Like any American kid, I would whip into a frenzy at the first hint of that tinny, slightly creepy music signaling the ice cream man was on his way down my street. In scenes repeated in neighborhoods across the country, I would run around in circles screaming “Ice Cream Man! Ice Cream Man!” while my mom scrambled for change. Tightly clutching that salvaged quarter, I’d fly out the door and sprint down the street like a track star in an Olympic 4×400. Sometimes I was successful, sometimes not and I’d crumple at the corner (I wasn’t allowed to cross the street), breaking down in hysterical tears as I’d watch him pull farther and farther away. Insanity. Sheer insanity.
Luckily I was a speedy little thing and as soon as I caught my breathe, I’d stare at the colorful pictures of frozen novelties letting other kids go first while I took time formulating my selection. Sure, I had my regular rotation – the red, white and blue bomb pops or the awful rock hard artificially flavored sno-cones were perenial favorites – but I could be known to throw in a curveball. Once in a while I’d skip the ice cream and get a Lick-A-Maid, that grotesque candy dipping concoction I adored. And some days a Creamsicle won my favor. A sweet orange popsicle layer coated and even sweeter creamy vanilla-ish filling. The trick was to eat them quickly before they melted and fell off the sticks on those 120F summer days. They were particularly good on those crazy hot afternoons when we’d challenge each other to see who could stand barefoot on the asphalt the longest. Oh the fun we had.
I hadn’t had a creamsicle in years (or a 50/50 bar or a Dreamsicle. These things seem to go by many names). Then this summer I happened upon a real, honest to god ice cream man along the lake. Not a paleta vendor with their bicycle cart and tingling bells or some artisan shaved ice cart with homemade organic syrups but a real old school ice cream truck with the window, the colorful stickers and cranking the very same creepy tinny music I remembered. I stared at it for a while, making sure it wasn’t a heat mirage, before walking up and treating myself to a creamsicle. It was just as good as I remembered and this time I kept my shoes on.
I fondly recalled that day last week as I was piling on the winter gear – scarf, hat, boots, wool coat. I needed some sunshine in my life, badly. It was time for a creamsicle so I made some. It’s not entirely the same – there’s no creamy vanilla center – but the flavor is certainly reminiscent of the original. Since citrus is at it’s peak right now, I think it’s just perfect, especially with juice from cara cara oranges or tangerines. Delicious.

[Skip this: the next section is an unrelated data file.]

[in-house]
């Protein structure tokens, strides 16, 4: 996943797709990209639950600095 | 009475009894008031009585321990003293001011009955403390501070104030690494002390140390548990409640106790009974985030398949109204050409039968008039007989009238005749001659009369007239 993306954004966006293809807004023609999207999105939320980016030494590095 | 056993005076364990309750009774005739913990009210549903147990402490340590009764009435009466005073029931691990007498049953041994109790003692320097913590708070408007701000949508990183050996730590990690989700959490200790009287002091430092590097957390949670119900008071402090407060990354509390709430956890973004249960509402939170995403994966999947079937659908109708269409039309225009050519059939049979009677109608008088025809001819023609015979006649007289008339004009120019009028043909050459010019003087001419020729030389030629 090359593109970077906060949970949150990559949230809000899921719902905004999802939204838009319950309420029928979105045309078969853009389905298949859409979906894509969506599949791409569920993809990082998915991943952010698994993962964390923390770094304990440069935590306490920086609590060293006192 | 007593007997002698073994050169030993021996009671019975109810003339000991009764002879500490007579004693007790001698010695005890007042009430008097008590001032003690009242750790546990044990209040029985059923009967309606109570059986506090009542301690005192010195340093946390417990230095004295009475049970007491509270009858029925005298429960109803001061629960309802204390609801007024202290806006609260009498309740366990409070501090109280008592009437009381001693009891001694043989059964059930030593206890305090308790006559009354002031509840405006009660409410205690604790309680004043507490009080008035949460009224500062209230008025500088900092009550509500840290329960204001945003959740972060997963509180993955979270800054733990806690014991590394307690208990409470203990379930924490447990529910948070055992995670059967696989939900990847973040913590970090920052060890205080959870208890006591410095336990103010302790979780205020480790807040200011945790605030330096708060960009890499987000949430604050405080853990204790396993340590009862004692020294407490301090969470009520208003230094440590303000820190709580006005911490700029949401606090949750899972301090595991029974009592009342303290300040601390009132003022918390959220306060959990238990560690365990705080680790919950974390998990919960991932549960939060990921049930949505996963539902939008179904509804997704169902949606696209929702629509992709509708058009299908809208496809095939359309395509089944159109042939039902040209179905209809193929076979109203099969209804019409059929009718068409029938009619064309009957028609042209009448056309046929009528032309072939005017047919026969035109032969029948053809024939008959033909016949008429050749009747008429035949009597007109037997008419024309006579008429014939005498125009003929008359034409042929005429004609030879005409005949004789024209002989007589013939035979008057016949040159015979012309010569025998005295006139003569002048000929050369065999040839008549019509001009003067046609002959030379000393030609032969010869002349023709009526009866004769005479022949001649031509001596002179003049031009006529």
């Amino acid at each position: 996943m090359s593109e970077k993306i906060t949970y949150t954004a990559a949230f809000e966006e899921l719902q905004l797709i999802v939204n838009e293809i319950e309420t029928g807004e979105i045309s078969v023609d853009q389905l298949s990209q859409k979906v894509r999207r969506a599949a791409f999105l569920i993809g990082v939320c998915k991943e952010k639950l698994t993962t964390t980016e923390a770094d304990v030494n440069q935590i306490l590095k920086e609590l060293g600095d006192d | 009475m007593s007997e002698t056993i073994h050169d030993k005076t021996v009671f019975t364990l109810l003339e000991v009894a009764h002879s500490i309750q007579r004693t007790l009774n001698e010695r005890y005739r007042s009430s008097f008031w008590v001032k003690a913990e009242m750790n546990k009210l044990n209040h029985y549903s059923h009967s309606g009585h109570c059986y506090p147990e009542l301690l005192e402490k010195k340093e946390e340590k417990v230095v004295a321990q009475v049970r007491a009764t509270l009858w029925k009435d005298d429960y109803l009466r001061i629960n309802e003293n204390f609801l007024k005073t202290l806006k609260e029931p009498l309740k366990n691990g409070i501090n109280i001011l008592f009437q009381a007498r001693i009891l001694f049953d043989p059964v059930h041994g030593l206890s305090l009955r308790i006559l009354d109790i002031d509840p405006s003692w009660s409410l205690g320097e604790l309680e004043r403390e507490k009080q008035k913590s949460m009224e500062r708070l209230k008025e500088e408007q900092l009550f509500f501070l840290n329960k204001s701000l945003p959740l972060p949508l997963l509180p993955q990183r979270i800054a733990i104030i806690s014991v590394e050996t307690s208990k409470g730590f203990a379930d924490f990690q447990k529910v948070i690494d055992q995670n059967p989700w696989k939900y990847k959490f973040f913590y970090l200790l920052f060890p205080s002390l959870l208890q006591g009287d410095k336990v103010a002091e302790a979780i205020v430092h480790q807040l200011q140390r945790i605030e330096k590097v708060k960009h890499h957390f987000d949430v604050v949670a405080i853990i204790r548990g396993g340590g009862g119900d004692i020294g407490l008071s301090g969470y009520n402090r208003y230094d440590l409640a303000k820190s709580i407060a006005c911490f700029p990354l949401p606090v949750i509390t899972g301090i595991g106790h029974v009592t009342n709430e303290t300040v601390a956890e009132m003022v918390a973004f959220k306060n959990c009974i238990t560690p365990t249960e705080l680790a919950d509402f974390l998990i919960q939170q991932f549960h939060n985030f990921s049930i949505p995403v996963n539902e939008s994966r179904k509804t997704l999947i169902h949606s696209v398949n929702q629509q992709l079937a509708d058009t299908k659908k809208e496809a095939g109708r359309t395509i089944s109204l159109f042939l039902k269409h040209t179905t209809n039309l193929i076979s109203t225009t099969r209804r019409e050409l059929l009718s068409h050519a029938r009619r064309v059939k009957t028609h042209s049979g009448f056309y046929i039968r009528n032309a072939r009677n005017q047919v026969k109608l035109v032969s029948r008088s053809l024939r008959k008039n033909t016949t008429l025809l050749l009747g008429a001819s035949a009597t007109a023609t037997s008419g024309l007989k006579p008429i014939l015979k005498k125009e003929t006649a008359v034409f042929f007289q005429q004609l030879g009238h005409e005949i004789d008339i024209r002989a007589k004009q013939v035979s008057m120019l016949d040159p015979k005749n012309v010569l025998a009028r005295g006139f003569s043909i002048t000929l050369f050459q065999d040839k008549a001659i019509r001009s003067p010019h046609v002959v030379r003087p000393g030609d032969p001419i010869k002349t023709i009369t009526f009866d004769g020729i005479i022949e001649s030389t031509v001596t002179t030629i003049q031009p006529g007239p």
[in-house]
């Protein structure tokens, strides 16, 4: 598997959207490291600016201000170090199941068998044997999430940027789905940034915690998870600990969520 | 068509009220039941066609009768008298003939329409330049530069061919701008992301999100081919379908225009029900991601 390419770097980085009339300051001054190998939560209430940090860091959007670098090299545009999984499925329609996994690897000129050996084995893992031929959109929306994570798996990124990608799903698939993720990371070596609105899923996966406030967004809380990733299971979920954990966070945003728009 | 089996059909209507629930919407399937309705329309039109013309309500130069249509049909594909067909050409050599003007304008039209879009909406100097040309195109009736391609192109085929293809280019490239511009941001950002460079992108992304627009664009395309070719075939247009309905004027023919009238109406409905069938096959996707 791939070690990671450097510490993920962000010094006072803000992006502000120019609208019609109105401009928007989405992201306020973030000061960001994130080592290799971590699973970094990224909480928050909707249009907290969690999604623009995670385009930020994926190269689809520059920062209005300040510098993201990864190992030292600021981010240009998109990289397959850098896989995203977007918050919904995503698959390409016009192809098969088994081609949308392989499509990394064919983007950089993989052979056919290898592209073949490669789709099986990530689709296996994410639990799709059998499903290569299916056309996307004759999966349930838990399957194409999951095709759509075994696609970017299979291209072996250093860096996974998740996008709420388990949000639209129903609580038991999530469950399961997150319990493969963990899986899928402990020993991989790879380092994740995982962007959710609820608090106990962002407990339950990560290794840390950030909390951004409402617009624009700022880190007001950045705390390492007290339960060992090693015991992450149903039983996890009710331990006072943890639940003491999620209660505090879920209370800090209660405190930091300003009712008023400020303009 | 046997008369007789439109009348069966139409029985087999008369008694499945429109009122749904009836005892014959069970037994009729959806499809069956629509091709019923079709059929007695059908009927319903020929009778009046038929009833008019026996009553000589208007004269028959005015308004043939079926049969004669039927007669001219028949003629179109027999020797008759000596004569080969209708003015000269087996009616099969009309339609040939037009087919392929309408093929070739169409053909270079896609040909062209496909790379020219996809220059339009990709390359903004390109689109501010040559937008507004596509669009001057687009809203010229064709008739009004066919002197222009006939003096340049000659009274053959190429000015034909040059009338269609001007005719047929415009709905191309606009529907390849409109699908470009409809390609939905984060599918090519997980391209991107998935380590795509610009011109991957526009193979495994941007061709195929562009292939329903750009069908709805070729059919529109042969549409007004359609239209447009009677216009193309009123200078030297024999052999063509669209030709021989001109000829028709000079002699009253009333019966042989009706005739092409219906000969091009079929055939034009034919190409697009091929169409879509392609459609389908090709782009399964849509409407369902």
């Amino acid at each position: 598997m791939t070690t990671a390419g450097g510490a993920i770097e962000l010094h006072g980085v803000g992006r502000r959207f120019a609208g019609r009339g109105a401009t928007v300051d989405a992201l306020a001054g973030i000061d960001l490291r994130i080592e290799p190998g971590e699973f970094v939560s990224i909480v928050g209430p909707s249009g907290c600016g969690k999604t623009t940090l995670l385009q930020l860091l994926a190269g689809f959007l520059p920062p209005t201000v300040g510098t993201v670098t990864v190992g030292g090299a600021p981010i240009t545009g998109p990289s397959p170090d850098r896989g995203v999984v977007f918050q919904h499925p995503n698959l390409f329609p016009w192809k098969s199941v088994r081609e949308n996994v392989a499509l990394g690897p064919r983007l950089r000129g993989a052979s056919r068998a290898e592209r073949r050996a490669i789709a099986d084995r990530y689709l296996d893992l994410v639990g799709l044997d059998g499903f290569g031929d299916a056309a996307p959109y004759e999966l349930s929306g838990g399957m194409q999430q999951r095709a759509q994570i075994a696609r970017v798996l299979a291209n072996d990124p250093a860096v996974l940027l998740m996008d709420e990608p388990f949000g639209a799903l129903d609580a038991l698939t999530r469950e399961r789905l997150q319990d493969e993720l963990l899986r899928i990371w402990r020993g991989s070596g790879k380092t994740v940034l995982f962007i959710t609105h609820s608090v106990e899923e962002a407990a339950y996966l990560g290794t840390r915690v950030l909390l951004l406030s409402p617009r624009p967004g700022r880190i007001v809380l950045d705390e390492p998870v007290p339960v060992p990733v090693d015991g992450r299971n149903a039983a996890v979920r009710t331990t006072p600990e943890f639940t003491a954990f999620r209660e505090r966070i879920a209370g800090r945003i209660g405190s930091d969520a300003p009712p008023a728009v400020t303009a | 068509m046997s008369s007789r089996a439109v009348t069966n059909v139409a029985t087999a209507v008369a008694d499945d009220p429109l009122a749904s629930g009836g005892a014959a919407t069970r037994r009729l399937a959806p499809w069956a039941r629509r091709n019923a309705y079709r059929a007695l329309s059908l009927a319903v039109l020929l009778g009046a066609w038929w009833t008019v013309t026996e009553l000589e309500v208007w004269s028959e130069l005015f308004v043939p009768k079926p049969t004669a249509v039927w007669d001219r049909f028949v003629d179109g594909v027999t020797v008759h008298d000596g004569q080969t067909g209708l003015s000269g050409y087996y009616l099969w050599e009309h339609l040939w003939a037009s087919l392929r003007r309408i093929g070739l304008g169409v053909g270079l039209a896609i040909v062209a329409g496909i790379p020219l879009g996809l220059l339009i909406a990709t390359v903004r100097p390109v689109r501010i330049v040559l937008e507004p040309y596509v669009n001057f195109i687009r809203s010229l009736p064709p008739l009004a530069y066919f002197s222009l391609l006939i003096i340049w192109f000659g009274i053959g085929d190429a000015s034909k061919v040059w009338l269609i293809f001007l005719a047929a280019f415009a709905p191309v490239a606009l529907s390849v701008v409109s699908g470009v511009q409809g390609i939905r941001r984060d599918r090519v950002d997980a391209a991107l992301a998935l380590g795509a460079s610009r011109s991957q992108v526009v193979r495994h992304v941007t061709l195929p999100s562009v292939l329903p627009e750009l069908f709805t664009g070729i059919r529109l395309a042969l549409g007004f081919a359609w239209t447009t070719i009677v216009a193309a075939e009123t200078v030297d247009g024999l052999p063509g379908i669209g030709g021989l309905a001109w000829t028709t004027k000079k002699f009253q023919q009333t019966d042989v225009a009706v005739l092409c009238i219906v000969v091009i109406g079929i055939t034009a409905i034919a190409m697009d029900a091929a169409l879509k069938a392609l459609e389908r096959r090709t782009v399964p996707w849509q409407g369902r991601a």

STRESS THERAPY BAKING FACTOR: SUNSHINE DAY. With a stash of these in the freezer, there’s no insane running around for nickels, digging behind the couch cushions or whipping the whole household into a frenzy. I know how much we’re all looking forward to the dreary days of winter ahead, so I think it’s a really good idea to stock up for those emergency needs. They’re sunshine on a stick and probably my primary source of vitamin C for a while.
get popsicle molds here
get orange flower or orange blossom water here
on this blog three years ago: Classic White Sandwich Bread, Baked Squash Bread Pudding
on this blog two years ago: Music in the Kitchen, Quiche Lorraine & Caramelizing Onions
on this blog last year: Sweet Corn Cookies with Salt & Pepper Buttercream, Posole Verde
other popsicle recipes: Bastile Day Bomb Pops, Strawberry Hibiscus
Makes 8-10 depending on your molds
I really don’t care for bits of zest in these things so I strain it out. The orange flower water can be optional but it really adds a lovely flavor and makes it rather creamsicle-y. Look for it in Middle Eastern markets or even Whole Foods.
1 cup sugar
1 cup water
zest of 1 large orange
¾ cup fresh orange juice
¾ cup sour cream (or plain yogurt)
½ cup whole milk
½ teaspoon orange blossom water
pinch of kosher salt
- In a small saucepan, bring the sugar and water to a boil, stirring to dissolve the sugar.
- Add the orange zest and let infuse, off the heat, for 15-30 minutes.
- In a medium bowl, strain the simple syrup to remove the zest (discard the zest) then add the remaining ingredients, whisking to combine.
- Pour the mixture into popsicle molds, insert the sticks and freeze several hours or overnight until firm.
- To unmold, run hot water on the outside of the molds and ease the popsicles out. Wrap tightly in plastic wrap, place in a larger Ziploc bag and store in the freezer.